At Many Companies, Employee Wellness Is Serious Business
It’s no secret that workers who struggle to stay healthy and fit can cost employers in myriad ways, from absenteeism to lowered productivity. That’s why more forward-thinking companies are launching wellness initiatives aimed at boosting their staff’s health and — by extension — their morale and job satisfaction. While they can take many forms, these efforts often start with a simple goal: get moving.
Attention, desk jockeys stuck at uncomfortable workstations: Mike Morin feels your pain.
“I’ve had jobs before where you get hired, go to the office and sit down at the computer, and you realize, geez, this is not how I naturally work,” said Morin, marketing and communications coordinator at Conklin Office Furniture in Holyoke. “I’ve had that moment where you step back and realize you’ve been hunched over the desk, staring at a computer screen for two hours.”
Many employers, however, are giving desk workers some relief by installing adjustable sit-stand desks, so employees have the option of working on their feet, which can improve blood flow, reduce tiredness, and avoid the long-term drawbacks of being largely sedentary for eight hours a day.
“People are definitely more concerned about health nowadays, in general and in the workplace,” Morin said. “We offer a sit-stand, height-adjustable desk, and sales are going through the roof with those. People are spending more time at the office — not just at their workplace, but at the home office as well. And they want desks they can stand at.”
One selling point, he said, is giving employees a choice, convincing employers they don’t have to go with a one-size-fits-all mentality. Sit-stand desks can often be incorporated right alongside traditional desks and tables, and can be designed to match the existing décor and furniture in the office.
It’s one way employers are taking a harder look at workplace wellness, incorporating not just equipment, but programs and incentives to keep their workers healthy, reduce absenteeism, and, in theory, lower costs in the long term.
Lisa Bowler, manager of Wellness and WorkLife at Baystate Health, says her employer has offered a raft of wellness benefits for many years, and sit-stand desks are an option many workers have chosen — but emphasized that they’re a very small part of the equation in a system where 60% of employees are clinical staff who are on their feet all day, not behind desks.
“It’s such a vast array of roles and types of jobs … the challenge is, how do we deliver wellness programs that make the most sense?” Bowler noted. “We offer a whole host of programs — a great variety — and we provide those resources to support our employees’ health and well-being because we know, in many ways, that contributes to a healthy organizational culture and also makes for a great place to work.”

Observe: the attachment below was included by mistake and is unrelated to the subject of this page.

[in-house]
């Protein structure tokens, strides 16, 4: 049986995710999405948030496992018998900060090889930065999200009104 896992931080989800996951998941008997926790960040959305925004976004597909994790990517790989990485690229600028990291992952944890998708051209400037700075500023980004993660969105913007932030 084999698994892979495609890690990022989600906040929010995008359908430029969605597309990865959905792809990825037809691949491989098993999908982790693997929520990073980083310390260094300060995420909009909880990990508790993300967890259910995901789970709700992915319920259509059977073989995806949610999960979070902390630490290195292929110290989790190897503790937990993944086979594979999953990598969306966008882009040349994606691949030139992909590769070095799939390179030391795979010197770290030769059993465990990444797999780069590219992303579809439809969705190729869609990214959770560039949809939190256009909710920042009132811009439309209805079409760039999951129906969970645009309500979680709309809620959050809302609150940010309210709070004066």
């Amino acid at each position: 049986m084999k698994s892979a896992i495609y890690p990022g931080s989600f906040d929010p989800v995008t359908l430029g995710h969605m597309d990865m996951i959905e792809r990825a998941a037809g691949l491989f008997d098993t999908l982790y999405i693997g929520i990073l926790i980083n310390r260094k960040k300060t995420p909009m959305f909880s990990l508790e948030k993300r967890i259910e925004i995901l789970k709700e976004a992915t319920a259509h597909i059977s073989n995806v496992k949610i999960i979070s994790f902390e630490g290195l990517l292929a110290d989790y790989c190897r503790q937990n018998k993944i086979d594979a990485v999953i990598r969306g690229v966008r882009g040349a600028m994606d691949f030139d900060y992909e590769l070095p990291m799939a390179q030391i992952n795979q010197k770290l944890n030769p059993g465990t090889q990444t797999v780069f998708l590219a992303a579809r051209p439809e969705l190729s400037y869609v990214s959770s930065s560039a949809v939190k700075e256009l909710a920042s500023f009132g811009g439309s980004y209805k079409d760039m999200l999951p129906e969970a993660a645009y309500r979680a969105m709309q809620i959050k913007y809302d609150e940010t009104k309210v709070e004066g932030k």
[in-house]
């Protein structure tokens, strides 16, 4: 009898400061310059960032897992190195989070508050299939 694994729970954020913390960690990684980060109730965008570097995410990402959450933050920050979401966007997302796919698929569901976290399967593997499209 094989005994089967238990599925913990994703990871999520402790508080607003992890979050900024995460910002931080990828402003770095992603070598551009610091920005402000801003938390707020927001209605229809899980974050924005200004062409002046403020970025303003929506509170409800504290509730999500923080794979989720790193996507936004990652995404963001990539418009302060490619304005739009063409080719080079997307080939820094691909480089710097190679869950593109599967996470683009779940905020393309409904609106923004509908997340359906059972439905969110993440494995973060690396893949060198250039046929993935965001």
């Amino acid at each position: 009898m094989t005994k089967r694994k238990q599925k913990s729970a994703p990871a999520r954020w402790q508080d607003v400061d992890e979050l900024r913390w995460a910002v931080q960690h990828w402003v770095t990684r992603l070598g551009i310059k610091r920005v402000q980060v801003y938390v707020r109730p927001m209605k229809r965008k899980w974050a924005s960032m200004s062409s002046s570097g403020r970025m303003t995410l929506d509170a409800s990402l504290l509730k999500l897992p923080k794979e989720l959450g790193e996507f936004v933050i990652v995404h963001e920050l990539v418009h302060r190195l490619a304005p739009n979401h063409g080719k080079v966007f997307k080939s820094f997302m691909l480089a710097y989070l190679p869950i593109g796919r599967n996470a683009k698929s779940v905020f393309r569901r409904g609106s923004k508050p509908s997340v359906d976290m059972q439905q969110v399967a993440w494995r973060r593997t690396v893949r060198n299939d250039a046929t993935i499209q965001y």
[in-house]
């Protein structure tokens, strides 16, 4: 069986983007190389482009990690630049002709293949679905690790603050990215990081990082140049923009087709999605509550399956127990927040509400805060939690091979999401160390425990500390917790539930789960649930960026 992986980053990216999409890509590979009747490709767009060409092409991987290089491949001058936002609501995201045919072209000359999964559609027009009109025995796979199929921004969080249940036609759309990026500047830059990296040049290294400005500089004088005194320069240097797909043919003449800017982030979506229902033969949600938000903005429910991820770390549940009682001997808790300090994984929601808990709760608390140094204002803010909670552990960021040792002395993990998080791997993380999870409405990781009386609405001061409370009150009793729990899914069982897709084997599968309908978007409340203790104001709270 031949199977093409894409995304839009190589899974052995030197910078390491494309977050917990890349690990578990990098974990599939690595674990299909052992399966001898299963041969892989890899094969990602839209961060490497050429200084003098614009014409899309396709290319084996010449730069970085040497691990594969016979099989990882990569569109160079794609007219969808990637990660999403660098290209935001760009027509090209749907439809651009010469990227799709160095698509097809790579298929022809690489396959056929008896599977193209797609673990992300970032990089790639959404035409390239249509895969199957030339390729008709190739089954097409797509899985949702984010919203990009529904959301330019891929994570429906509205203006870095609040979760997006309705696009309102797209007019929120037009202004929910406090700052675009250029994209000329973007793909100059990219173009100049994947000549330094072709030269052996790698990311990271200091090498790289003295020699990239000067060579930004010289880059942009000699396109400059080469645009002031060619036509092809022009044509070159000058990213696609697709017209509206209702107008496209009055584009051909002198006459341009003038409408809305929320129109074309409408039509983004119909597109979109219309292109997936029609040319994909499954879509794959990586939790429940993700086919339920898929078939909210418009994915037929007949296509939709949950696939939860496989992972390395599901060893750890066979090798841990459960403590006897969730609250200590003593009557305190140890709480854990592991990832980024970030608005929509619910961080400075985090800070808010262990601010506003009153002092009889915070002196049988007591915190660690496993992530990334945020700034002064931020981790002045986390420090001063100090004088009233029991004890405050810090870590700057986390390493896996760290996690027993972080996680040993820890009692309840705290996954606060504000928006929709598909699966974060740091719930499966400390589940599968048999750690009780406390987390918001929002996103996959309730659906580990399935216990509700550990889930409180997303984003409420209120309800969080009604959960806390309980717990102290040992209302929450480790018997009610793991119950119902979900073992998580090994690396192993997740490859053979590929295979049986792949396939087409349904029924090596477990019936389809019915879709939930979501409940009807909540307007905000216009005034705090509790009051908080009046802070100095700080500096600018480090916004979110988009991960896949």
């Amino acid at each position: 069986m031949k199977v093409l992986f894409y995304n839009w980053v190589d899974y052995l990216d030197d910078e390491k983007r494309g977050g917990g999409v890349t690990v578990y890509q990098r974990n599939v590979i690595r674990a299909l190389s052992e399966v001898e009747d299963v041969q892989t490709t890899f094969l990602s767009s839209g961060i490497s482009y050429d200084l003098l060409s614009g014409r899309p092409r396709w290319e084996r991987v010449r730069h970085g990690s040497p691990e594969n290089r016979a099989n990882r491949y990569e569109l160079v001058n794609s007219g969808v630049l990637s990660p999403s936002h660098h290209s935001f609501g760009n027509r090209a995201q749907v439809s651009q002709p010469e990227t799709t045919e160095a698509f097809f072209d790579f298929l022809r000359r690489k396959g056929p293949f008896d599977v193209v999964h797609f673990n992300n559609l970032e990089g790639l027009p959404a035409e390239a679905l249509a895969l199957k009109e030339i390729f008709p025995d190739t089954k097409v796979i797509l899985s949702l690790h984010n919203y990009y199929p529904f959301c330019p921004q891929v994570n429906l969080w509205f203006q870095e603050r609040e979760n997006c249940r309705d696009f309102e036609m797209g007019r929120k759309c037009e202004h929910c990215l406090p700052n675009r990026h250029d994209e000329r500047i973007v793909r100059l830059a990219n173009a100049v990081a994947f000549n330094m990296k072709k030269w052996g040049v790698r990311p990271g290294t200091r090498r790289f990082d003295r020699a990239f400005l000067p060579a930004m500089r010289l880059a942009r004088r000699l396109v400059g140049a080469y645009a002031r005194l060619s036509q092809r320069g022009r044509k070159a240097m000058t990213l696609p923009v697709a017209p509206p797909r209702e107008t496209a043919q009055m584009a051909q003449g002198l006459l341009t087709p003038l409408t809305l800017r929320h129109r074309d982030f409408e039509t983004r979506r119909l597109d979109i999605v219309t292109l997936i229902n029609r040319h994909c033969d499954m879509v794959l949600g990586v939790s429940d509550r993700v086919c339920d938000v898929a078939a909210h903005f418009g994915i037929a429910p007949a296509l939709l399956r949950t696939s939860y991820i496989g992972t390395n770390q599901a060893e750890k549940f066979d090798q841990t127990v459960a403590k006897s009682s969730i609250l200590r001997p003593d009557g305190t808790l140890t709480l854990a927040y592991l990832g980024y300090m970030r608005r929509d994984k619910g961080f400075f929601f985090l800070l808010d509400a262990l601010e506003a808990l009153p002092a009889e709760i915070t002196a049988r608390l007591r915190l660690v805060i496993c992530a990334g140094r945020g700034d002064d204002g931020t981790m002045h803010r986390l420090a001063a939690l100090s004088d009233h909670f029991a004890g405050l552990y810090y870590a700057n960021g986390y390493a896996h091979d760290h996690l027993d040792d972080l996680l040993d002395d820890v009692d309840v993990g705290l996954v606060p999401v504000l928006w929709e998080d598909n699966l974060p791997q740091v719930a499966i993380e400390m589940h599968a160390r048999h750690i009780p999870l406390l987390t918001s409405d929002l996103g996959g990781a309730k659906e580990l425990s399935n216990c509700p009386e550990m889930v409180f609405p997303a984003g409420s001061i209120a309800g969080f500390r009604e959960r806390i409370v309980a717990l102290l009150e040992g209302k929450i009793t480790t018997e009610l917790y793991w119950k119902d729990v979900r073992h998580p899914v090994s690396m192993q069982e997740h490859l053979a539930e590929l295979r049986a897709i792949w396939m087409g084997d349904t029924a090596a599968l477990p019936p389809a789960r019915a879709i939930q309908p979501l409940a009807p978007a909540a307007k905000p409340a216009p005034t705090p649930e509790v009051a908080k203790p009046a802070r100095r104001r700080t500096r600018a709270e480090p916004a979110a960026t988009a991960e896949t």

Lisa Verville would agree. As Human Resources director for the O’Connell Companies in Holyoke, she has overseen a formal wellness committee launched two years ago that partners with Blue Cross Blue Shield (BCBS) to offer wellness-related apps, challenges, and incentive progams where not only employees, but their spouses can earn money for reaching activity and fitness goals. Employees are also reimbursed up to 75% for annual gym memberships.
“The O’Connell Companies have always had a culture of caring about their employees,” Verville said. “This is another facet of that — making employees aware of things they can do and listening to what they want, and trying to provide resources that make the healthy choice the easy choice.”
Culture of Health
Mary Ellen Shea, Marketing manager at O’Connell, told BusinessWest that wellness efforts at the firm stretch back well before the formal committee. “There’s always been a culture of health,” she said, “but now I feel it’s been ramped up.”
Employees earn points through the BCBS partnership for walking, hydration, and nutrition challenges, as well as completing online workshops, scheduling wellness visits, and other tasks.
“It encourages a holistic approach,” Verville said, noting that employees were surveyed on the types of programs they wanted to see. “It’s actually been a lot of fun. We also had our health fair last November, and it was fun to see people from all our companies get together. We provided incentives — gift cards, gift baskets — to get people to come, and we had a great turnout, and got a lot of good feedback; we’re looking forward to doing it again this year, with hopefully an even bigger event.”
While many employees try to participate in many wellness activities, one challenge for O’Connell is that it’s a geographically dispersed company, with several affiliate companies spread across the Valley. “So it’s hard to get everyone to participate in a lunch and learn, with so many employees out in the field,” she went on. “But the committee has representatives from every subsidiary, we get direct feedback on what works and what doesn’t work. Not every program is tailored to the same group; we try to offer a lot of variety while still focusing on what the needs and interests are.”